Blanc de Blanc - Sparkling wines made exclusively with white grapes. In the case of Champagne, this means the wine has been made with 100% Chardonnay grapes.
Blanc de Noir – Sparkling wines made exclusively with red grapes, either 100% Pinot Noir or a blend of Pinot Noir and Pinot Meunier.
Brut – A dry sparkling wine, containing very little sweetness. This is the most popular kind of sparkling wine; typically enjoyed before or during meals.
Dégorgement – The removal of sediment from a bottle of sparkling wine after the second fermentation.
Demi-sec - A sweet style of champagne.
Dosage – A wine and sugar mixture added after dégorgement to sparkling wine to determine how dry or sweet it is.
Extra Brut – The driest style of sparkling wine containing little, if any, sugar. If no sugar at all has been added, it may be labeled Brut Nature.
Extra dry – Despite the name, a sparkling wine labeled extra dry is actually slightly sweeter than a wine labeled brut.
Fermentation – The process of creating alcohol and carbon dioxide when sugar reacts with yeast.
Lees – Yeast cells left over from fermentation.
Liqueur de Tirage – A yeast and sugar mixture added to still wine to begin a second fermentation.
Méthode Champenoise - The traditional method of creating sparkling wine, where a second fermentation occurs in the bottle. This term can only be used when making Champagne in the Champagne region of France. When this method is used outside of the Champagne region it is called Méthod Traditionelle. (For more information, see What Is Sparkling Wine?)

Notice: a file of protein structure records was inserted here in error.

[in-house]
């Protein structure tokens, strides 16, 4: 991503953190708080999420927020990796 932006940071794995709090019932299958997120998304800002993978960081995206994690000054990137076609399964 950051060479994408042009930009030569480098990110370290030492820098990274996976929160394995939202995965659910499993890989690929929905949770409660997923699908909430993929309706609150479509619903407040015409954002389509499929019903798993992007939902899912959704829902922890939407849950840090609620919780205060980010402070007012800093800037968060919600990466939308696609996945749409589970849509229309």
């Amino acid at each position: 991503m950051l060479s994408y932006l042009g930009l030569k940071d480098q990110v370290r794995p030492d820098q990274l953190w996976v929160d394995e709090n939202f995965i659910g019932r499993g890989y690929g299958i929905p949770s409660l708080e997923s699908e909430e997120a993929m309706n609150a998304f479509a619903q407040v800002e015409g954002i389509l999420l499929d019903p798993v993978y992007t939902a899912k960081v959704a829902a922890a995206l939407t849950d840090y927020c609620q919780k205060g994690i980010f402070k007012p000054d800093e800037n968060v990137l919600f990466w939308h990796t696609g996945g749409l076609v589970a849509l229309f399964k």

Non-vintage – when grapes blended from more than one harvest are used to make Champagne it is called non-vintage, or NV. The majority of Champagne is non-vintage.
Riddling – The process of turning and tilting bottles of sparkling wine in order to move sediment into the neck of the bottle so that it can be removed.
Sec – Although in French it means “dry,” a sparkling wine labeled sec is semisweet, and usually enjoyed with dessert.
Second Fermentation – The process that creates bubbles in sparkling wine by trapping carbon dioxide in a closed container. In the case of Champagne, the second fermentation takes place inside the bottle.
Vintage – when grapes made from the harvest of a single year are used to make Champagne it is called “Vintage.” The year appears on the label of the bottle of Vintage Champagnes.